The bond market sold off a bit post report. The more important reports, more important to the bond market and mortgage rates, will be in July, August, and September. The reason is many analysts and investors believe the economic recovery will be a V shape; meaning a sharp bounce back to a more normal economy.
If that is going to happen we’ll need to start seeing job growth before the fall to confirm a V-shaped recovery.
May 2020 Mortgage Rate Average:
We’ll update this section as we move further into May however to start of the month we’re seeing the following averages.
- The average 30 year fixed rate in California is 3.375%.
- The average 20 year fixed mortgage rate is below 3.25%.
- The average 15 year fixed rate in California is 3.00%.
This is an average of everyone we’re seeing; from less than perfect credit to excellent credit. Please keep in mind that May 2020 mortgage rates adjust daily; sometimes multiple times during a day. For a quote specific to your situation please be sure to contact us directly.
Mortgage Backed Securities & Treasury Snapshot:
May 26th – May 29th:
Mortgage Backed Security UMBS 2.0 started the week around the 101.81 level and the UMBS 2.5 coupon started at the 103.56 level. The 10y Treasury yield was at the .69% level to start the week.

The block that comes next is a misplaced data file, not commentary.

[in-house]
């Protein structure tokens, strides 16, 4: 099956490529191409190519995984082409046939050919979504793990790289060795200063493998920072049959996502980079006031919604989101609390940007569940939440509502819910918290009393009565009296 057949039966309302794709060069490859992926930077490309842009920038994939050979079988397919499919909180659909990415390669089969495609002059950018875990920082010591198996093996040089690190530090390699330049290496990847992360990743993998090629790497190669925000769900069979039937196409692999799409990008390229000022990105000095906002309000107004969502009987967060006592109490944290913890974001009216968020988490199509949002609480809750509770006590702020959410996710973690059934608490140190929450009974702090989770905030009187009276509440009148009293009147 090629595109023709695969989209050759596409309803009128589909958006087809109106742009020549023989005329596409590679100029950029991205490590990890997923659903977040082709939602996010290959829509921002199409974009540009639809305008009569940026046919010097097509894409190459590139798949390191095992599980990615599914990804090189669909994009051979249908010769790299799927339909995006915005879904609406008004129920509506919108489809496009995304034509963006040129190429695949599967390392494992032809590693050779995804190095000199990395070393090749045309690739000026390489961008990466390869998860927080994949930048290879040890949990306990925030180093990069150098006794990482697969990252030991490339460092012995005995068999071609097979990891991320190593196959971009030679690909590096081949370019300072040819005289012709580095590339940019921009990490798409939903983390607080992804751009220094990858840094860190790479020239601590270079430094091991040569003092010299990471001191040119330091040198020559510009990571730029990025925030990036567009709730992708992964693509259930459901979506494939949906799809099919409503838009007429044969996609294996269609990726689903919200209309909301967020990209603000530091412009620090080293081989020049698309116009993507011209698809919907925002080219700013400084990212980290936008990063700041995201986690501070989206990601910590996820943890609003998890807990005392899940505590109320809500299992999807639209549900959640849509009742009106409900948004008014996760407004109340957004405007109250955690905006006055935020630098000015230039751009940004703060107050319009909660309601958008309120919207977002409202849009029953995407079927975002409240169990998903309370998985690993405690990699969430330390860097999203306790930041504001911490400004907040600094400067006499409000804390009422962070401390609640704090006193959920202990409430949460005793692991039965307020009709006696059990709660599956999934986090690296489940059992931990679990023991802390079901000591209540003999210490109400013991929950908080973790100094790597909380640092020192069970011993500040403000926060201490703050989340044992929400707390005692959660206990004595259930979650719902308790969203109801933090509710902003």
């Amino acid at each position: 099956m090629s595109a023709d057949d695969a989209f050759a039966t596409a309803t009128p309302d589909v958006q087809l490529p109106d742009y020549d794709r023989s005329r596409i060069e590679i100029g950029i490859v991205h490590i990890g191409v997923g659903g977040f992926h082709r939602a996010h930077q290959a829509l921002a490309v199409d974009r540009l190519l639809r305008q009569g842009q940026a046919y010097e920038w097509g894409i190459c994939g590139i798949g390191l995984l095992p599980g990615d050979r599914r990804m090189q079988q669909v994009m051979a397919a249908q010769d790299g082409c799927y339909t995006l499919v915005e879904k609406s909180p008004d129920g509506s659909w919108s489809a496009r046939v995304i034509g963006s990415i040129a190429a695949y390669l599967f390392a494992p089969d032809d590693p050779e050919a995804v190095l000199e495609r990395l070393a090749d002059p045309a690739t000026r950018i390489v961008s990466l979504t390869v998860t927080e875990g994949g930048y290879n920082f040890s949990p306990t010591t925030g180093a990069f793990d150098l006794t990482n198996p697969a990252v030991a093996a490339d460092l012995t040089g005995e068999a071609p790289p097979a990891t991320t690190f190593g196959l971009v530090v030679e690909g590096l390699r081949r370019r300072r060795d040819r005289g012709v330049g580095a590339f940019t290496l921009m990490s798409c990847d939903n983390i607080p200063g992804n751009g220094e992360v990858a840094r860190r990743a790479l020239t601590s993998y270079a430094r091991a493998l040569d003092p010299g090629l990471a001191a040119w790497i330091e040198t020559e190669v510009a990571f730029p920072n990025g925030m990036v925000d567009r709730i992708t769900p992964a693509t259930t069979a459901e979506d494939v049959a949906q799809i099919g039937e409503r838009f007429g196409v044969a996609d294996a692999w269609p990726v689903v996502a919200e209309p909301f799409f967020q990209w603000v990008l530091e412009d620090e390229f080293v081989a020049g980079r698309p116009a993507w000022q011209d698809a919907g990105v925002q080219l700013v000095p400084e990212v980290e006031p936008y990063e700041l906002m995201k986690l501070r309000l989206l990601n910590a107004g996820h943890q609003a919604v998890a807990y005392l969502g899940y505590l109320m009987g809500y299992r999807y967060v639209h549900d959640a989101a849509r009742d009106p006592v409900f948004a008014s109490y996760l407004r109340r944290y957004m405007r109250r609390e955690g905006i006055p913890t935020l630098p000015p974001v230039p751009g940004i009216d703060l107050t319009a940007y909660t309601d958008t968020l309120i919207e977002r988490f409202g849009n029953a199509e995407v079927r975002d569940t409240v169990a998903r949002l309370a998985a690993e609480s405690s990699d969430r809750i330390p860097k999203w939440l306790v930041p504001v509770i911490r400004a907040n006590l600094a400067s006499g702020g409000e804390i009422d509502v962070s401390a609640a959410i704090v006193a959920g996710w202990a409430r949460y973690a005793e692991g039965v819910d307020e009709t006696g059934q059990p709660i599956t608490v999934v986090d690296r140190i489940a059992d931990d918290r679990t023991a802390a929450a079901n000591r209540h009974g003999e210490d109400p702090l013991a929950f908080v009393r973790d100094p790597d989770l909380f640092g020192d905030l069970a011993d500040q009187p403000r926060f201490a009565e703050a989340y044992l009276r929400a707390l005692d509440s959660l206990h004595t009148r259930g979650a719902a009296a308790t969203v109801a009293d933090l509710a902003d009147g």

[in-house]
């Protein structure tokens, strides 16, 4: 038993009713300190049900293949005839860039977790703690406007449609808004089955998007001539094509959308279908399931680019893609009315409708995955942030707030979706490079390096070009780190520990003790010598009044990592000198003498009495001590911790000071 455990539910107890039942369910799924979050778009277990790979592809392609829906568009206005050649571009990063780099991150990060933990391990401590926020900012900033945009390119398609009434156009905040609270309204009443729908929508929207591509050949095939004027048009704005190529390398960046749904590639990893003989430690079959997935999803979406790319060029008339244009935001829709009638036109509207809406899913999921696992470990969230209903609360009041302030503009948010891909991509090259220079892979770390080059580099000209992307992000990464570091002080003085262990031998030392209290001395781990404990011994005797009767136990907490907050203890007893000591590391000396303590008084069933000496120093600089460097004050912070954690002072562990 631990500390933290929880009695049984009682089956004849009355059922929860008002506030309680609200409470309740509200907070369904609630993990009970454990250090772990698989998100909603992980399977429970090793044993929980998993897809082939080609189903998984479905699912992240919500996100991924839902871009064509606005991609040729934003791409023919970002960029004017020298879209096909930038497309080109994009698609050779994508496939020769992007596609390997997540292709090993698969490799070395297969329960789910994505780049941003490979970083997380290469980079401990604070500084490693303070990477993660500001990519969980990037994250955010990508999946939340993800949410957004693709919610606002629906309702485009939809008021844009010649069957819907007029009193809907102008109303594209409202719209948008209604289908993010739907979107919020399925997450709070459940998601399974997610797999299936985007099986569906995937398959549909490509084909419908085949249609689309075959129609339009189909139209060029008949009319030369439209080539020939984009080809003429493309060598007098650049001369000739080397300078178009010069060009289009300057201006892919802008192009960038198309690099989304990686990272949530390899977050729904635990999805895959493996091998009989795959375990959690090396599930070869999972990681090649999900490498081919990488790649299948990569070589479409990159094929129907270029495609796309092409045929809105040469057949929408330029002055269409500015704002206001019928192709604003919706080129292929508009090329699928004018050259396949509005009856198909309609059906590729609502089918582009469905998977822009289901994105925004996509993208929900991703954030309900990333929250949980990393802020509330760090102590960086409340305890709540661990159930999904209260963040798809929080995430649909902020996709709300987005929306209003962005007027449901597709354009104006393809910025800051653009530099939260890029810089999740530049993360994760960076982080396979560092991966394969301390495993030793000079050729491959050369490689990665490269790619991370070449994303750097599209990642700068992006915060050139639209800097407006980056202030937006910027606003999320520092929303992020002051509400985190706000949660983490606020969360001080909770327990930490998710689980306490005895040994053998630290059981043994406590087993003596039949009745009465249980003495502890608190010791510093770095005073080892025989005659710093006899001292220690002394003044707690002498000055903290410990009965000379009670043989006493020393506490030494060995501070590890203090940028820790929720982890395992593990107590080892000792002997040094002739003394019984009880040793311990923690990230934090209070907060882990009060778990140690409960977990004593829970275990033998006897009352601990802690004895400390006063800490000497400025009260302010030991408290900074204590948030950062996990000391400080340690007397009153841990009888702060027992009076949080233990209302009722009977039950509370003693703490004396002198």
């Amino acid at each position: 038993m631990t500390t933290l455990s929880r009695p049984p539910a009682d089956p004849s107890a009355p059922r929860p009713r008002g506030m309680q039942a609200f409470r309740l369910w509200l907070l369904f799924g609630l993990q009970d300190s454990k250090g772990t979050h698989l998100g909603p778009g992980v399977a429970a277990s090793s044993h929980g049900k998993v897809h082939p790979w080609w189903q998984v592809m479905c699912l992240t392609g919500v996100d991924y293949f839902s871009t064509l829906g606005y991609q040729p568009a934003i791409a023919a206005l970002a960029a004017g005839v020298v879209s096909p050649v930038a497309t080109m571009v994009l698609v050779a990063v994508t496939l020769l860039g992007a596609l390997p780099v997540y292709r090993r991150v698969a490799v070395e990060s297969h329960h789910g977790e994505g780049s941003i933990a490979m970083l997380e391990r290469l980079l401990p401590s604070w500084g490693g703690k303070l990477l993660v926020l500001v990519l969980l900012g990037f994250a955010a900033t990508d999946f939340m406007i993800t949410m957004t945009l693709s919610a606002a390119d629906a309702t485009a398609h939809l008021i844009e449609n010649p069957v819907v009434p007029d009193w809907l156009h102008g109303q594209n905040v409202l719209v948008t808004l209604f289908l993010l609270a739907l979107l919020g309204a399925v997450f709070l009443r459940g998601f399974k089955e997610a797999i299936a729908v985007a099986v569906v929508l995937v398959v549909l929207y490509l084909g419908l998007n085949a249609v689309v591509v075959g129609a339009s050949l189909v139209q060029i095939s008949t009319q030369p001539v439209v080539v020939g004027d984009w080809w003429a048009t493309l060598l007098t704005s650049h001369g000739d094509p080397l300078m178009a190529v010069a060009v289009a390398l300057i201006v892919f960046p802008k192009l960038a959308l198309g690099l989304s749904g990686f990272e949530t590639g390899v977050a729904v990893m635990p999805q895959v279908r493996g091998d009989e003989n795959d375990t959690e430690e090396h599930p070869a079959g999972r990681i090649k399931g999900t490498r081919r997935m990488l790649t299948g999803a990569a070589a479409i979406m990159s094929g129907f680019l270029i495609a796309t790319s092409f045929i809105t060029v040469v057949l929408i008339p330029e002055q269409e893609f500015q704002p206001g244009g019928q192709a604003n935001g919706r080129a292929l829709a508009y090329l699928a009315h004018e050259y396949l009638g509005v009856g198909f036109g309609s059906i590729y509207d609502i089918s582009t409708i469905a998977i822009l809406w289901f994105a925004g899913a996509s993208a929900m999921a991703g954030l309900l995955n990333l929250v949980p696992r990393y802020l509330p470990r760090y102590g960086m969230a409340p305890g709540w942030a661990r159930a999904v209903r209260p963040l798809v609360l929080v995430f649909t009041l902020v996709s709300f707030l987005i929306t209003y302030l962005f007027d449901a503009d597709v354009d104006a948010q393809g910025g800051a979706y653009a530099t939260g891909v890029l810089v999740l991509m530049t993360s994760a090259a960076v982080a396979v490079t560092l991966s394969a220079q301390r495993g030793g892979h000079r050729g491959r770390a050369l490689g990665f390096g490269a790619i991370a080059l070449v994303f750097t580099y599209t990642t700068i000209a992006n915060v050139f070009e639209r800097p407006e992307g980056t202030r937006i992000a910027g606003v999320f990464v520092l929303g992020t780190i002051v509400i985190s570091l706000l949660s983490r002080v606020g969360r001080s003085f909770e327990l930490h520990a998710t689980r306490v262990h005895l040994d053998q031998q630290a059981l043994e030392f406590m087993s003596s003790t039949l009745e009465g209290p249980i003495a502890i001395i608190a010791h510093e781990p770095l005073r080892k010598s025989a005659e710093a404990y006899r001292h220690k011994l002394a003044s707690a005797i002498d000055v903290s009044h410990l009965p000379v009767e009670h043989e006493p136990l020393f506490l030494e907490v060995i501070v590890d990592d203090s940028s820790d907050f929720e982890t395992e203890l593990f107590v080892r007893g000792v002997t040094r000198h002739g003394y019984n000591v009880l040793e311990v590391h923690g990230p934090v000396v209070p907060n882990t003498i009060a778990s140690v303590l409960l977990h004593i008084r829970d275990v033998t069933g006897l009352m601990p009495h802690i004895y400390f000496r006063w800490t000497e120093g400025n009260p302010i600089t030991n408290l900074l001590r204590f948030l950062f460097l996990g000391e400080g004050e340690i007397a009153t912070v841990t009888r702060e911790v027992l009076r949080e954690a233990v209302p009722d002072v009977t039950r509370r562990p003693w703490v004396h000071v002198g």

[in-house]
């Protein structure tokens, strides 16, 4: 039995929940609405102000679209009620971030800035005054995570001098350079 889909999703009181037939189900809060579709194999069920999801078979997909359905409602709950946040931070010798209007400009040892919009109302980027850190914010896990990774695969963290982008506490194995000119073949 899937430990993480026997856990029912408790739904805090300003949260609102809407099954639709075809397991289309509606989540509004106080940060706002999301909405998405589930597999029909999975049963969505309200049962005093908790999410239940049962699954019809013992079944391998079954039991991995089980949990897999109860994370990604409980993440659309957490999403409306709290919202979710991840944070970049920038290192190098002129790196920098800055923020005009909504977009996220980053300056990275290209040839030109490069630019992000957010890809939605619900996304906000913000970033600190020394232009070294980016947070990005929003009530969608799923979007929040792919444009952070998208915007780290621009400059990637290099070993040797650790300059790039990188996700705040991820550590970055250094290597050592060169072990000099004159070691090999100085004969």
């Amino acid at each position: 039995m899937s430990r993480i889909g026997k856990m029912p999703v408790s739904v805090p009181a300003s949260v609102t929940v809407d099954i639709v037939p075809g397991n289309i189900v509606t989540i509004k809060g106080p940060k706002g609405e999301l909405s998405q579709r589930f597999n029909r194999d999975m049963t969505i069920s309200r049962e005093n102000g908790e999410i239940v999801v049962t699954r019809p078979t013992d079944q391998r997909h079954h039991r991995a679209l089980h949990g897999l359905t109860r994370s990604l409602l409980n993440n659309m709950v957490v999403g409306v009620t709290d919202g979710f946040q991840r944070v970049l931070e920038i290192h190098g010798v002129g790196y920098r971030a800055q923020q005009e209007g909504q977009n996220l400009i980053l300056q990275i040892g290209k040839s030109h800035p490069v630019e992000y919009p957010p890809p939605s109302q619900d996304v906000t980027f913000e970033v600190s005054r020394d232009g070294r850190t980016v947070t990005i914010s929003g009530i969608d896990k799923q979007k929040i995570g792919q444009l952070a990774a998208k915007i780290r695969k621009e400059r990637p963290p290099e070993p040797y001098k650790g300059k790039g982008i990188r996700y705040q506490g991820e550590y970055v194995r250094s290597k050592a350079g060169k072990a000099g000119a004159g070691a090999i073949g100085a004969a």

At the end of the week, Mortgage Backed Security UMBS 2.0 was at the 101.94 level and the UMBS 2.5 coupon was nearing the 103.69 level. The 10y Treasury yield was at .65%.
May 18th – May 22nd:
Mortgage Backed Security UMBS 2.0 started the week around the 101.77 level and the UMBS 2.5 coupon started at the 103.27 level. The 10y Treasury yield was at the .70% level to start the week.
At the end of the week, Mortgage Backed Security UMBS 2.0 was at the 101.89 level and the UMBS 2.5 coupon was nearing the 103.52 level. The 10y Treasury yield was at .65%.
May 11th – May 15th:
Mortgage Backed Security UMBS 2.0 started the week around the 101.61 level and the UMBS 2.5 coupon started at the 103.52 level. The 10y Treasury yield was at the .69% level to start the week.
At the end of the week, Mortgage Backed Security UMBS 2.0 was at the 101.98 level and the UMBS 2.5 coupon was nearing the 103.44 level. The 10y Treasury yield was at .64%.
May 1st – May 8th:
Mortgage Backed Security UMBS 2.0 started the week around the 102 level and the UMBS 2.5 coupon started at the 104 level. The 10y Treasury yield was at the .61% level to start the week.
At the end of the week, Mortgage Backed Security UMBS 2.0 was at the 102.5 level and the UMBS 2.5 coupon was nearing the 103.77 level. The 10y Treasury yield was at .68%.